Behind The May Hawk’s Daughter
The lesson this carries for me, and which is something I’m currently mulling over, is how to best present my own fiction when my natural inclination spans genres. Sure, there are crossovers in what I write, and I might hope that readers who enjoy one type will find enough substance in the other to provide a satisfying read, but I’m not entirely convinced. As mentioned, my stories veer from out-and-out horror, through supernatural and ghost, to fairy story, fantasy and fable. There are also a fair smattering of pretty weird or otherwise uncategorisable stories. Horror is a great market. Readers know what they like, and are broad minded enough to take in a wide variety of sub types. There are lots of indie presses around, and lots of great writers to rub shoulders with. Creating a subtly frightening atmosphere, something that will send chills up the reader’s spine, is pretty challenging in itself, and comes with a great feeling of accomplishment when someone says a story is genuinely frightening. But I’m also drawn to fantasy, albeit fantasy rooted firmly in the folklore and fable of our own histories. The magic and fear that Karen Maitland writes about, but pushed even further back in history, to a partially imaginary time that blends elements of history, geography, folklore, myth and legend into the seamless whole that the ‘Matter of Britain’ manages so expertly.
Bearing this in mind, much as I enjoy writing supernatural stories, by far and away my most successful story to date is one I wrote for an Arthurian anthology. The story is called ‘The May Hawk’s Daughter’, and is a coming of age tale set in a not-quite-real 7th century. Even though the brief was to be ‘historically accurate’, one of the things I enjoy about mediaeval Arthurian prose and poetry is just how unhistorical it can be. Authors of the time had little idea of the timeline of historical events, of proper chronology, the dully linear plod of events, inventions and warfare. Instead, they freely mixed characters, events, geography, natural and supernatural, into a tapestry of story that wove the mythical and magical into something that would impact and entertain their audience. Thus Arthur invades the Roman Empire, overthrowing the Emperor in an indistinct recollection of the actions of Magnus Maximus, who denuded Britannia of its legions while attempting to usurp the imperial throne. Arthur fights (sixth century) saxons and (twelfth century) saracens while he and his men carouse in High Mediaeval castles, quest from Camelot into enchanted forests that lie in Brittany, and ancient Welsh figures like Cai and Bedwyr ride alongside the twelfth century French figure of Lancelot du lac. And even older, more pagan figures break into the mediaeval Christian narrative as far to the north, the sun god Gawain fights the green god of vegetation and the waning year.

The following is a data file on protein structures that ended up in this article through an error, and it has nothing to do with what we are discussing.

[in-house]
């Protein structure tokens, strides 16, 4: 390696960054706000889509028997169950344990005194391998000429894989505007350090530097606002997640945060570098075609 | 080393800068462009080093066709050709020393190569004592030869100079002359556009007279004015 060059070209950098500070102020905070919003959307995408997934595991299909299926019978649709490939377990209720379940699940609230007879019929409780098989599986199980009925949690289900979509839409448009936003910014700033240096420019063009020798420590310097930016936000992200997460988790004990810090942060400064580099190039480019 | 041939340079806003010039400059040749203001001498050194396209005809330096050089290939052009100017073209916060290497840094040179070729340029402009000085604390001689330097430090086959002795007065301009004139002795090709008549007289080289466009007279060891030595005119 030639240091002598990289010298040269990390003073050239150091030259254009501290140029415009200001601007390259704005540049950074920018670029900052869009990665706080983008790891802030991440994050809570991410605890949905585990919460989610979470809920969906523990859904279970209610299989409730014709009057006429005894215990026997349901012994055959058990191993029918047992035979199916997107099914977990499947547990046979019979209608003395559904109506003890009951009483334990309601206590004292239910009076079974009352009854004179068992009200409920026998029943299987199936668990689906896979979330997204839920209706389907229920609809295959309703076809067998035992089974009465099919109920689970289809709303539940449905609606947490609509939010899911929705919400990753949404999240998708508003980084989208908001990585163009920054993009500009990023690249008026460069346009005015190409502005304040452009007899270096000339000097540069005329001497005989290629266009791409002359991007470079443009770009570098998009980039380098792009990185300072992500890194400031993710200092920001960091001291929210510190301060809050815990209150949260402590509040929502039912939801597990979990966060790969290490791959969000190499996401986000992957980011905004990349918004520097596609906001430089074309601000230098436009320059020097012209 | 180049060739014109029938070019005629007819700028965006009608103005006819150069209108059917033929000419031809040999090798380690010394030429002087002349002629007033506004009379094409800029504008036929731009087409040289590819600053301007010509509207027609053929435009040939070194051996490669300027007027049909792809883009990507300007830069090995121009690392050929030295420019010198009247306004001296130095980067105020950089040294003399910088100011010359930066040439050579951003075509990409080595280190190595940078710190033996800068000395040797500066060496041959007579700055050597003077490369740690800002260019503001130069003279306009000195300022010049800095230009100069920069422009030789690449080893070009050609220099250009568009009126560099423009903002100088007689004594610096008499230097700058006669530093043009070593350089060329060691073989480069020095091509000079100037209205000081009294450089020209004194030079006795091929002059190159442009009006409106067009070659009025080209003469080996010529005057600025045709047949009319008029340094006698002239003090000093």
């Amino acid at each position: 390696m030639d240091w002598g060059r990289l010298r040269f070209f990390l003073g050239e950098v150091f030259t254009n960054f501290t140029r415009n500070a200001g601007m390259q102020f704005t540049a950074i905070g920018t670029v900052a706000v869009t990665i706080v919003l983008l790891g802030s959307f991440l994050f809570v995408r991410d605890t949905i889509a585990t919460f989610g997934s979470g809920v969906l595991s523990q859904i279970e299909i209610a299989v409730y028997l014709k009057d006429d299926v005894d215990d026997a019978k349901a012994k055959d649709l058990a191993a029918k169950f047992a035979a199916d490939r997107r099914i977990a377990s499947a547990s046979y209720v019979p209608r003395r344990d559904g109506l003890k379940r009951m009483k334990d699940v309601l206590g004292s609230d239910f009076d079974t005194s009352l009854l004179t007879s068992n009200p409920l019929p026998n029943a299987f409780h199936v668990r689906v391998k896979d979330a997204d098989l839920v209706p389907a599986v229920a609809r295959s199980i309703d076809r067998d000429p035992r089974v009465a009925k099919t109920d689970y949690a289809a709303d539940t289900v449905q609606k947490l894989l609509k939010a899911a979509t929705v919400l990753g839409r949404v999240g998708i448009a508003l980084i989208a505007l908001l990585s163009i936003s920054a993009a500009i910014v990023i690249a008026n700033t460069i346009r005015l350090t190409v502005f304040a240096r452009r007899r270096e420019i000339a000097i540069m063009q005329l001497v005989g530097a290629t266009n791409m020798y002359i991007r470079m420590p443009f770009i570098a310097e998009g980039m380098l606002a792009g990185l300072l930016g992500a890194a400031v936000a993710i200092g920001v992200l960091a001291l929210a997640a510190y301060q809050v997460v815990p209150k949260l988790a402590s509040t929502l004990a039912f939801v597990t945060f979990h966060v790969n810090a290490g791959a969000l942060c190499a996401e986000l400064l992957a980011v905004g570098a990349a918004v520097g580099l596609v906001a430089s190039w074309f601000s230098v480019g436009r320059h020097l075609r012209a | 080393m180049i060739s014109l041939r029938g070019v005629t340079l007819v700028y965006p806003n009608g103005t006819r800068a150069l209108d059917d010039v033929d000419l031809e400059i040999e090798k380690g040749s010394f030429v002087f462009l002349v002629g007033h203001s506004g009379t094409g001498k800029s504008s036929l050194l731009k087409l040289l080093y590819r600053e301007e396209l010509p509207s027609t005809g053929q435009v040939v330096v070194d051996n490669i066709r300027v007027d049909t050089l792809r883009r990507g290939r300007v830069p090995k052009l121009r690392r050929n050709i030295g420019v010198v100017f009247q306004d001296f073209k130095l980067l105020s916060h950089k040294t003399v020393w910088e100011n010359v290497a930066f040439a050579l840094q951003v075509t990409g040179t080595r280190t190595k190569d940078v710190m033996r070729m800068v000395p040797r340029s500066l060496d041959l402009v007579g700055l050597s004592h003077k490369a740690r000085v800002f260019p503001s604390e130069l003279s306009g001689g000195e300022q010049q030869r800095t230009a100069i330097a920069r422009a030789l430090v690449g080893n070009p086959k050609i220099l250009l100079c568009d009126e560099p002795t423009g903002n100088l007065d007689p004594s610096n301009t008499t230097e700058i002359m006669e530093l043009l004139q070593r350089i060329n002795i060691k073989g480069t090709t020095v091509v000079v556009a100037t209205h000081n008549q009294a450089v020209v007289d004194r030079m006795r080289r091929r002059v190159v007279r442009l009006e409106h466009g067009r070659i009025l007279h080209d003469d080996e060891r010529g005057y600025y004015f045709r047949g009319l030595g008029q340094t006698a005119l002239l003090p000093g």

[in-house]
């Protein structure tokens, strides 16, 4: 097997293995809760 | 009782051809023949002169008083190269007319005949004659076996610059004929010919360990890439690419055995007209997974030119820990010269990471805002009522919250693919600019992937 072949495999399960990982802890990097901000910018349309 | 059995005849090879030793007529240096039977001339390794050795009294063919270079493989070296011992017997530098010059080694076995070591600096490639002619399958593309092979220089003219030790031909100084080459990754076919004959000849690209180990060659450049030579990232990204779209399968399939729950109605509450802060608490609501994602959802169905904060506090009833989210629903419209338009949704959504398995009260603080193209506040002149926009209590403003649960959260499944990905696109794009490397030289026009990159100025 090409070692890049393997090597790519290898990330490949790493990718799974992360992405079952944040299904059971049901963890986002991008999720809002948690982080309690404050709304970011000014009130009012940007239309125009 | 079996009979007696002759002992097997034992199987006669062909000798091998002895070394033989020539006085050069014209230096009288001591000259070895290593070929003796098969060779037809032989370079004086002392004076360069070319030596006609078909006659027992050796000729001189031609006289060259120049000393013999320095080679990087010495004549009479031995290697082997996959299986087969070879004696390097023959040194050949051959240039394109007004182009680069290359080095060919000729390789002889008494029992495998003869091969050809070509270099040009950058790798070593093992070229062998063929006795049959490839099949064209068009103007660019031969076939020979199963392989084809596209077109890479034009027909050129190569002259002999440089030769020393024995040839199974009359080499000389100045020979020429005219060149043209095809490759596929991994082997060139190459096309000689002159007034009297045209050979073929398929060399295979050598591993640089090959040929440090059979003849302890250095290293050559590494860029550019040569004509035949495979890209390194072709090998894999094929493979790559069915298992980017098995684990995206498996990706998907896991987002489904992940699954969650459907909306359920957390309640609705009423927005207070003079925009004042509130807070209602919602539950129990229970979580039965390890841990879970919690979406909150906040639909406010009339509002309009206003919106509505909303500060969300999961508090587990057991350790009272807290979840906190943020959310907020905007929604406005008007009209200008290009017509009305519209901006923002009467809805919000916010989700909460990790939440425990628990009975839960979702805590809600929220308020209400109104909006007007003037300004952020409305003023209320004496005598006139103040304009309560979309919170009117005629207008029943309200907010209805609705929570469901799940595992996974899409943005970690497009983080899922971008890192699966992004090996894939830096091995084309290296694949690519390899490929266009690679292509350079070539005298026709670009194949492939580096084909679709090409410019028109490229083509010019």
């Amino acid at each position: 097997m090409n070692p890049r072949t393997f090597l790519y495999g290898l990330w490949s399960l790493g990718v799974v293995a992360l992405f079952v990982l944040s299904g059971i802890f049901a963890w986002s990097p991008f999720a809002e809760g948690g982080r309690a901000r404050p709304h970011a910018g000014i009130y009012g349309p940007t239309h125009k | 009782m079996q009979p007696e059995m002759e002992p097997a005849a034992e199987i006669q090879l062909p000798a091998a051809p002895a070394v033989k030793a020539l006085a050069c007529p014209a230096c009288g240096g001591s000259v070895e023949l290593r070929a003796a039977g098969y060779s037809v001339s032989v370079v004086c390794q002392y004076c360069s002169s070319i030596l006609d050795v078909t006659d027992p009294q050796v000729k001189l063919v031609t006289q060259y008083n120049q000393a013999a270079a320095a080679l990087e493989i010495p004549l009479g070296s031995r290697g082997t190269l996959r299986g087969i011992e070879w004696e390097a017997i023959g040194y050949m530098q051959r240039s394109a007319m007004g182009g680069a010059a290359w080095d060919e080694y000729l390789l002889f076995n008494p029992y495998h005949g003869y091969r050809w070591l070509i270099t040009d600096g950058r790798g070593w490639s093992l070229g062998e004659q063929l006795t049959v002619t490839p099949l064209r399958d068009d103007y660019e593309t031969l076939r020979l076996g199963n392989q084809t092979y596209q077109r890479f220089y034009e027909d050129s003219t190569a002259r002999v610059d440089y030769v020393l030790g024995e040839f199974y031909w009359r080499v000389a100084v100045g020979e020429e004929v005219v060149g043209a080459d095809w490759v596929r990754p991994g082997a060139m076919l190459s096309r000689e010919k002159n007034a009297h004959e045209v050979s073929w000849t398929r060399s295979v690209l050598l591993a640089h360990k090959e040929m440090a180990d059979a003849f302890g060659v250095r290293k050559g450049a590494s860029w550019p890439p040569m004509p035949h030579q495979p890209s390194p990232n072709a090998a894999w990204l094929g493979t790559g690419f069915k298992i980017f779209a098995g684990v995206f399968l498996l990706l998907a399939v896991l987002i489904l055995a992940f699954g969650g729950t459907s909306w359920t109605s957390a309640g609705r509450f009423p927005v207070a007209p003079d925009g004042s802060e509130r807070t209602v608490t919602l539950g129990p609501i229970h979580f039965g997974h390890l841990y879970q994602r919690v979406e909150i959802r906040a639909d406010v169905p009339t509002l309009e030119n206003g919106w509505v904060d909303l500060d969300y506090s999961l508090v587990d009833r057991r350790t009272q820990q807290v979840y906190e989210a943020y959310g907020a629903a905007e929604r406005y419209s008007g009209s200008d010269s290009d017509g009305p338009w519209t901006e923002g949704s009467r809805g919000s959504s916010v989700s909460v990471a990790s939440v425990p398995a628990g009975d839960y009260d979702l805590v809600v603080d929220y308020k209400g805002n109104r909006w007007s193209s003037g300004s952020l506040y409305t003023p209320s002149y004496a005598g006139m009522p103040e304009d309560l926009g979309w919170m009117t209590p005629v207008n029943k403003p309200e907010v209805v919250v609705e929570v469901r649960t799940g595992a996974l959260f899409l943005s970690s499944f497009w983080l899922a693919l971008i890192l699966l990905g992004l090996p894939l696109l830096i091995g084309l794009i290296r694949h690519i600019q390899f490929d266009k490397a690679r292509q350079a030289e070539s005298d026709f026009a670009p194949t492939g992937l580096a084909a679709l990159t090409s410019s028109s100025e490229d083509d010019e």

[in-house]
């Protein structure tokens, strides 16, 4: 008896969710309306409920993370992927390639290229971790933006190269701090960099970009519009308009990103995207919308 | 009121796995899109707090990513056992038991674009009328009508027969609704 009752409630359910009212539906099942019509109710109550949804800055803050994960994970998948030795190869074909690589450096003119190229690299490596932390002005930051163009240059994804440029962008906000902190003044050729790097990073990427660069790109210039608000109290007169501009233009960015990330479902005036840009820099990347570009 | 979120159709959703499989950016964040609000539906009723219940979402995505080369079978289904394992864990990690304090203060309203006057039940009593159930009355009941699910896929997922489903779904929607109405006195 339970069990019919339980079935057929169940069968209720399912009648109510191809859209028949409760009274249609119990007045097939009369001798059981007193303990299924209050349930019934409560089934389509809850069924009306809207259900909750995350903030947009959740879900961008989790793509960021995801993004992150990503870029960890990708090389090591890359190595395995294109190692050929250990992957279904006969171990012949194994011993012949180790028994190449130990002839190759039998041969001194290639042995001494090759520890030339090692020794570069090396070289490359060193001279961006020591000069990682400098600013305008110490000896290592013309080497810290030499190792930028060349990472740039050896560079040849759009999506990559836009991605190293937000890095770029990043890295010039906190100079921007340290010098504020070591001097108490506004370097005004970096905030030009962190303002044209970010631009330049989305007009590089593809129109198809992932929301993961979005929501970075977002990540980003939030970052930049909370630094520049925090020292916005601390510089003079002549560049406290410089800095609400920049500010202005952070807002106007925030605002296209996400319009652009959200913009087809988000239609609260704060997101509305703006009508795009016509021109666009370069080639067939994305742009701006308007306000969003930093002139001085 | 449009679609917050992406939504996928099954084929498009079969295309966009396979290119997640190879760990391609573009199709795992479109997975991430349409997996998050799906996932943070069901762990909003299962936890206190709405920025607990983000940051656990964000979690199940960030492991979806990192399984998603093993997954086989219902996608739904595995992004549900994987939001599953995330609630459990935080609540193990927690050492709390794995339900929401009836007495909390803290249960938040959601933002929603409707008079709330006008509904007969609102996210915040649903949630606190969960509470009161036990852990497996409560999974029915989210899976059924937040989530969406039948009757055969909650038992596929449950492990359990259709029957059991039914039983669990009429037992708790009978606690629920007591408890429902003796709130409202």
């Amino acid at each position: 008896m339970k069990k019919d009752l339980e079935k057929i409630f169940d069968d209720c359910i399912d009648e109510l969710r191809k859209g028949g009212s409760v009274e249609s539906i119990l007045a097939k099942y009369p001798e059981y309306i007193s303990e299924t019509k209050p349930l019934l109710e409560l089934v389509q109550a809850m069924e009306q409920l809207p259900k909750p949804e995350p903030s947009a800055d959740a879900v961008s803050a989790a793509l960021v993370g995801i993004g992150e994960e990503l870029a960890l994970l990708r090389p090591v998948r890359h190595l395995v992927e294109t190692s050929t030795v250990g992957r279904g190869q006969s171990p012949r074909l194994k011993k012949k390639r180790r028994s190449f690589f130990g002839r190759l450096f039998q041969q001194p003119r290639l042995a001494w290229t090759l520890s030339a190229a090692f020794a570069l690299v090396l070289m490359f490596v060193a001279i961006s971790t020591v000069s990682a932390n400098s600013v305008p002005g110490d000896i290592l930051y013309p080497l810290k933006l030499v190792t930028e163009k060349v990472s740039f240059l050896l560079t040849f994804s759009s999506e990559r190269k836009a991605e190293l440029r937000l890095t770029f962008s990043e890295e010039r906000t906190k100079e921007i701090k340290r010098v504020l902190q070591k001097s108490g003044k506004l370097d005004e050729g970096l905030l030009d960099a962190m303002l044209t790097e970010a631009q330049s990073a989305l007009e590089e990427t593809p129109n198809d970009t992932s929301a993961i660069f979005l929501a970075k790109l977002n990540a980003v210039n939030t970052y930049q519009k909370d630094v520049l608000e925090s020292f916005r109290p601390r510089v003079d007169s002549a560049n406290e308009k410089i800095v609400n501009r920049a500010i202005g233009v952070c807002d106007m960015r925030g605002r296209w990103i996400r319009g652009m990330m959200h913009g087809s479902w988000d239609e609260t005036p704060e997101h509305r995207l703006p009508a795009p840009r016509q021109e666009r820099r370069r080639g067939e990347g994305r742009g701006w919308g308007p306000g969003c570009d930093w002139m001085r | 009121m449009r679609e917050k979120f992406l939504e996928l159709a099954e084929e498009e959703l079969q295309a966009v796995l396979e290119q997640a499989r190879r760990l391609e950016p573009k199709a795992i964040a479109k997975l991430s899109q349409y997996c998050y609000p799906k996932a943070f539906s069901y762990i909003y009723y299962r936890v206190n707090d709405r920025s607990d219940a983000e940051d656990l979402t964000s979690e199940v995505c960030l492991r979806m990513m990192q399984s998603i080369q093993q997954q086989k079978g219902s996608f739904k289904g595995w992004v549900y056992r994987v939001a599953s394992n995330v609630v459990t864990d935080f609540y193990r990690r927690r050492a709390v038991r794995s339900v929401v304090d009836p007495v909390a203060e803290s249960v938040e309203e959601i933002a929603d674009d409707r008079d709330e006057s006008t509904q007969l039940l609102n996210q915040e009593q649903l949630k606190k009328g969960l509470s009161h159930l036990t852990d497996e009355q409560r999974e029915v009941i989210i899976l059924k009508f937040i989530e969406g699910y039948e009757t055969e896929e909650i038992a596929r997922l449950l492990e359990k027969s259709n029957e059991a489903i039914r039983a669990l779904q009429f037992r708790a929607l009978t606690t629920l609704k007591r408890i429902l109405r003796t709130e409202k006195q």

All of these I remembered from my childhood and teenage years, from Mallory, from Geoffrey of Monmouth, from Chretien de Troyes, from Tolkien’s retelling of Gawain and the Green Knight, and from Andrew Lang’s marvellous Book of Romance, which gathered and retold the stories for (just about) twentieth century children (published 1902). I wanted to evoke this sense of mystery and history, of magic and chivalry, of something departed but still slumbering. However, another strong influence on me (and one which I shall return to in a later blog) are the Mythago series of books by Robert Holdstock, a marvellous novelist and mythographer par excellence. I wanted to try and capture the same sense of travelling through the wild wood, of a forest that holds ancient, magical secrets drawn from the depths of human consciousness. A slumbering, ancient presence that neither knows of, nor cares for, human interlopers.
To that end, when I saw a submission call for an anthology that would feature stories set after the fall of Arthur’s kingdom, my immediate inclination was to wonder what had become of Broceliande, the almost limitless, magical forest of the stories, through which knights errant ride in quest of deserted chapels, otherworldly maidens and cunning serpents. And, of course, location of Morgana le fey’s Valley of No Return, where she imprisoned faithless lovers, and where, at the Fontaine de Barenton, Yvain pours water onto a magical stone to summon the guardian knight. By the mid-Thirteenth century Brocéliande had become an integral part of the Arthurian canon, appearing in works right up to the present day. Since it also features as the location of Holdstock’s Merlin’s Wood (being the supposed site of the imprisoning of Merlin by the enchantress Nimue, the Lady of the Lake), it seemed an ideal setting to merge all these influences and tell the story of a lonely, grief stricken boy.